It’s Natural to Belong was a workshop presented by the Community Guides from Total Living Concept  to help in creating community opportunities for people with disabilities.   These services are available to anyone (paid or not paid) on the DDD caseload who are not receiving residential services.

These two women who presented were dynamic and had a seemingly endless wealth of information on finding community opportunities.  I would highly recommend a call to them to inquire to see if they may help you or your family in making connections in the community.

See below for the information from the Division of Developmental Disabilities Webpage about the Community Guide program.  This is FREE to those who are eligible – Take advantage of these wonderful services!

 

 

Community Guide

A Community Guide is a support person whose role is to help your family become more connected to resources in your community. Working with your family on a short-term basis, the Guide will focus on specific concerns that you have identified on your Family Support Opportunity plan. Guides are knowledgeable about developmental disabilities, community resources, family concerns and problem solving.

How can a community guide assist my family?

Depending on your family’s needs, the role of the Community Guide can vary. Some of the ways a Community Guide can assist your family are:

  • Providing information about parent support groups
  • Linking you to recreational resources in your community
  • Providing you with additional information about your son or daughter’s disability
  • Helping you locate equipment, or coordinate household modifications for your son or daughter
  • Connecting you to counselors, therapists, doctors
A pencil illustration by Martha Penske of a man talking with a woman in a wheelchair. Read success stories about Community Guides.

read success stories
Sometimes a Community Guide will directly access services for you. In other instances, the Guide will give you information that will support you in accessing resources on your own.

How do I get connected to a community guide?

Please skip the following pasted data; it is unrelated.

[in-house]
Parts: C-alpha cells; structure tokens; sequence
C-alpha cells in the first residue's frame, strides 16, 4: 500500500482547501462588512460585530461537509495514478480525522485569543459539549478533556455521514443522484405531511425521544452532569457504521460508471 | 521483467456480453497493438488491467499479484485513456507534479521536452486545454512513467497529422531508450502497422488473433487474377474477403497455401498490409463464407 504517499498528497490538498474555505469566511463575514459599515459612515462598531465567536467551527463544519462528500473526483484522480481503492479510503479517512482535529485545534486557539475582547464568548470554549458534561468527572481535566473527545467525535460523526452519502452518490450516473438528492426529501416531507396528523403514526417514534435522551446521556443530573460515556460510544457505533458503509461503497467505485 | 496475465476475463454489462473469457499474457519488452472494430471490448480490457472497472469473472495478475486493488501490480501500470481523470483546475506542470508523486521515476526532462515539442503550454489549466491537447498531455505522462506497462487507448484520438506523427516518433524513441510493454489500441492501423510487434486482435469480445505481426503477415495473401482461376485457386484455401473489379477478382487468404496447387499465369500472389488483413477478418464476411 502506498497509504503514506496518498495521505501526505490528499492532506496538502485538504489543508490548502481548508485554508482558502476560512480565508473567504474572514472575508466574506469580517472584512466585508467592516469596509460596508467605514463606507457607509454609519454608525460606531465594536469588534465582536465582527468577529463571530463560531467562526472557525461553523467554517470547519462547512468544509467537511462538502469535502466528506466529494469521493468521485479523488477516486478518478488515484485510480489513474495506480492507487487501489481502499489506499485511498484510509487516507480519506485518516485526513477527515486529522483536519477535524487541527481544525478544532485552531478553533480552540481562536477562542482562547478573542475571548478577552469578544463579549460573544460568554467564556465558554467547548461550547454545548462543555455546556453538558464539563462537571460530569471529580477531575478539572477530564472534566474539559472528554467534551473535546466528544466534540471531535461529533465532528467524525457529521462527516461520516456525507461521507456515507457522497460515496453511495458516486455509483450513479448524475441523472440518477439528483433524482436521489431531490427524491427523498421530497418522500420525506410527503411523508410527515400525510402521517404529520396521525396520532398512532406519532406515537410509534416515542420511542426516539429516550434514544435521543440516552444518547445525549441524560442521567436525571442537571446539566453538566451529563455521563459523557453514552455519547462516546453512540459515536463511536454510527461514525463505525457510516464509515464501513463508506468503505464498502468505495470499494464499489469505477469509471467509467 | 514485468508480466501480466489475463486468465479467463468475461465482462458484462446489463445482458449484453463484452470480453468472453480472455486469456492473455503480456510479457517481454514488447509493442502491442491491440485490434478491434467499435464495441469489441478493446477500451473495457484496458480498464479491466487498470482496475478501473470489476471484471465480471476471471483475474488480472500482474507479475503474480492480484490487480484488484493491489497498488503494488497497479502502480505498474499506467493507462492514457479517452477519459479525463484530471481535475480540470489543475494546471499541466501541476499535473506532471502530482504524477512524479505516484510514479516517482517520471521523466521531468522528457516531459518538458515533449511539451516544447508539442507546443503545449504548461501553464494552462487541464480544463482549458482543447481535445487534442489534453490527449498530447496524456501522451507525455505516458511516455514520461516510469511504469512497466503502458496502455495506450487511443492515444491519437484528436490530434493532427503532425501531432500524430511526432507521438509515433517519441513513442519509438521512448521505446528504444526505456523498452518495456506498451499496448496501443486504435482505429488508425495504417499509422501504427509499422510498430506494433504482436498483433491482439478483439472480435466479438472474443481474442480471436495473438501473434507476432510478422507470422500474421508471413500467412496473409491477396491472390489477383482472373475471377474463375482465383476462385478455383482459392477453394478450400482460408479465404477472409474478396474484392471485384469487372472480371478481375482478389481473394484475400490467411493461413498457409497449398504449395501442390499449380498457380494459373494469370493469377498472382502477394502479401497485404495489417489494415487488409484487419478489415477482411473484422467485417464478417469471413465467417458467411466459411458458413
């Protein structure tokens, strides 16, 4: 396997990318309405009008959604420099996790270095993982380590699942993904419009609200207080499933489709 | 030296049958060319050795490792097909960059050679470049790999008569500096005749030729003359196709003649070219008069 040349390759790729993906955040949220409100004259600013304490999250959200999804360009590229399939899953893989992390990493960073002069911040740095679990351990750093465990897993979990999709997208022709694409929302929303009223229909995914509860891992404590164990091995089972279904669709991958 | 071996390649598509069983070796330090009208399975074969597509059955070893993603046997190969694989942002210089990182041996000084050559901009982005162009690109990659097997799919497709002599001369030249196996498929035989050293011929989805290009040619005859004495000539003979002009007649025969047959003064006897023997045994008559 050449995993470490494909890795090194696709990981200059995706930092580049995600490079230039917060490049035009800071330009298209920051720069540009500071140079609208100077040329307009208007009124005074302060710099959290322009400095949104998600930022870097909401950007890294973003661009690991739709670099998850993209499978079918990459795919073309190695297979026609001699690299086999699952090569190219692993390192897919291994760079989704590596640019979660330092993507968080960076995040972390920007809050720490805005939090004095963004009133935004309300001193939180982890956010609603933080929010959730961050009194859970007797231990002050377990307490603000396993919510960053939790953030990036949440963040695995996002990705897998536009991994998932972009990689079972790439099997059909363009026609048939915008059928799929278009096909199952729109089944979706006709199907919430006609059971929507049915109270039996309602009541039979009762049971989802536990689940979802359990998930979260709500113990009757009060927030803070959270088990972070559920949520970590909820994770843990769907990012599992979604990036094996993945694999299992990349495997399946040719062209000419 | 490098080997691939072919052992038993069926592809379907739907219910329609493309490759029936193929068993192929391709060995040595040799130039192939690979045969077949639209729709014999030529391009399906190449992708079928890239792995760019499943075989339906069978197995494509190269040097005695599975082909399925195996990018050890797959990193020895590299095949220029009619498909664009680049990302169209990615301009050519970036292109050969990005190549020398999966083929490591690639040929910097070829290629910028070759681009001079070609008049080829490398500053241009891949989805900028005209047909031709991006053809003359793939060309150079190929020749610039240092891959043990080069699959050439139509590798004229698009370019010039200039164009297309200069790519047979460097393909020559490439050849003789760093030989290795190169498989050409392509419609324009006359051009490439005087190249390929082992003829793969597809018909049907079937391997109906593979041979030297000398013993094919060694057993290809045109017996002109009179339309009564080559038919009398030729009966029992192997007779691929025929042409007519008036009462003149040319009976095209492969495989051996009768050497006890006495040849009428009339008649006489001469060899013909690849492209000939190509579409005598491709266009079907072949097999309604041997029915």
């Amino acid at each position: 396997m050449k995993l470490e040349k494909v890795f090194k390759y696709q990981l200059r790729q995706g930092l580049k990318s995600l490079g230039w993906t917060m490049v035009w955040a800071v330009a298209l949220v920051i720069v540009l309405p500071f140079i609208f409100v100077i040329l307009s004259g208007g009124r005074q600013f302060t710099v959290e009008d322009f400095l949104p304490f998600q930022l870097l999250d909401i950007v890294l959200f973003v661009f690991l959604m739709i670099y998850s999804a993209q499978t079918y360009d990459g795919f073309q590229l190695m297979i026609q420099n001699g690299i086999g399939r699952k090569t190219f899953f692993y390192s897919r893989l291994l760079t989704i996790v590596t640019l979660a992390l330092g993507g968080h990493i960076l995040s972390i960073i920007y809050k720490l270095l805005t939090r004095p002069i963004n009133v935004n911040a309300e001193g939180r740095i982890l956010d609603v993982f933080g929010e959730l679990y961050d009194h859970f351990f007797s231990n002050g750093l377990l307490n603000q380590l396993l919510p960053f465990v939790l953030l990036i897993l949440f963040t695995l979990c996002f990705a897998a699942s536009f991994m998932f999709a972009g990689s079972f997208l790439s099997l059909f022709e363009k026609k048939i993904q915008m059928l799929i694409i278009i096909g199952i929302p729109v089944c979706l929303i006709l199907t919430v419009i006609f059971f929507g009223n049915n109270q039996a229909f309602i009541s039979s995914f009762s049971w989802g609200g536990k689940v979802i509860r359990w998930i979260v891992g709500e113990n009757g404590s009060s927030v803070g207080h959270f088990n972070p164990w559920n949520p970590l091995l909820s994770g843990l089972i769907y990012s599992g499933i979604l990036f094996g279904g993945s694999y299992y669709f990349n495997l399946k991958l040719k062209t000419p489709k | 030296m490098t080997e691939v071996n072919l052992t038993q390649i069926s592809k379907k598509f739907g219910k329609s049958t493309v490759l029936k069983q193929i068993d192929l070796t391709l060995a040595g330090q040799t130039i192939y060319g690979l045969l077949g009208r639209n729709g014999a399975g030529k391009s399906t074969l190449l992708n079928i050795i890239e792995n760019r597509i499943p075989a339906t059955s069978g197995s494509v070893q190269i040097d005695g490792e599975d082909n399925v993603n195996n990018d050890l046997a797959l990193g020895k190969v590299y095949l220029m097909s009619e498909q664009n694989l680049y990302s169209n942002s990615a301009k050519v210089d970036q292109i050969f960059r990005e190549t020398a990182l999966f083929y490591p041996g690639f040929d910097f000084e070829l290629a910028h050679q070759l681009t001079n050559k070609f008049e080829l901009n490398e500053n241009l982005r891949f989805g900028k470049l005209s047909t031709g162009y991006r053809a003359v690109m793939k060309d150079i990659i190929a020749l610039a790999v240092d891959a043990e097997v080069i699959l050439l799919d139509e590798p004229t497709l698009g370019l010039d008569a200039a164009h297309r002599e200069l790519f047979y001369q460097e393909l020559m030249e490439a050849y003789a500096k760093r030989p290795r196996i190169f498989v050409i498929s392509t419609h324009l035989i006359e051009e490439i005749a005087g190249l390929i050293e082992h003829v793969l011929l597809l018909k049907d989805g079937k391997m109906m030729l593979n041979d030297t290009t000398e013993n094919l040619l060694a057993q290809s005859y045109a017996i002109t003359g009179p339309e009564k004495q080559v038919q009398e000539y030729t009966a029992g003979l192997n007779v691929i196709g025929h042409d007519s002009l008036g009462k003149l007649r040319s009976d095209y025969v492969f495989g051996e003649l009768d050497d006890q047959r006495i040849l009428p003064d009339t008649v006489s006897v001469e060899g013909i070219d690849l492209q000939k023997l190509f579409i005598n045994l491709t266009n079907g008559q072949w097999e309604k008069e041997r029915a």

Your family support case manager will help connect to a community guide. As part of the Family Support Opportunity, you may be offered the following services: Medicaid Personal Care/CAP, Short-term Intervention Funding, and a Community Guide. If you choose the services of a Community Guide, your case manager will link you with a guide in your area who is personally suited for your family.

You have the option of requesting a different guide if you feel the connection is not suitable. No explanation is needed. Call your case manager to request a change.

How much time will a community guide work with me?

Your Community Guide is assigned to work with you for approximately eight (8) hours annually. Generally the Guide will provide this service within a one to three month period. At the beginning of your renewal year, you can request Guide services again.

What can I expect working with a guide?

Initially, the Guide will meet with you in person and help you prioritize the area in which he/she will assist you. The guide may link you directly to resources or may provide you with detailed information. At the conclusion of your time together, the guide will meet with you in your home for a final review of your plan.

Advocates United!

Did you know that the US Supreme Court’s 1999 Olmstead decision supports a continuum of care model?  If not, take the opportunity to read it here.

Today, I attended a workshop entitled “it’s Natural to Belong.”   I fully believe if we consider the building blocks of Belonging, Participating and Contributing in looking at meaningful activities we will provide a system which is stable and sustainable.   Communities are all around us and we can belong to many communities at one time.  Communities are relationships.

Somewhere along the line disability advocacy became divisive.  This is clearly illustrated in the letter which I wrote to Senator Adam Kline in response to a letter he wrote to me about this very issue.  I certainly do not support  a divisive advocacy movement.  My advocacy has clearly been for a continuum of care which provides safe, quality and cost-effective care in the most appropriate setting for each person based on their assessed support needs.

 No matter where this care is physically located, there can always be community.

In discussion today it was very clear that the place of residence has very little to do with how a person participates in meaningful activities, belongs to, participates in or contributes to their community.  The interactions are based on relationships.  This is what we need to promote and foster to enable people, no matter where they live to be involved in communities.

My hopes are that we can move past the divisions and realize that in order to have a true stable and sustainable care system we need to all advocate for a continuum of care model.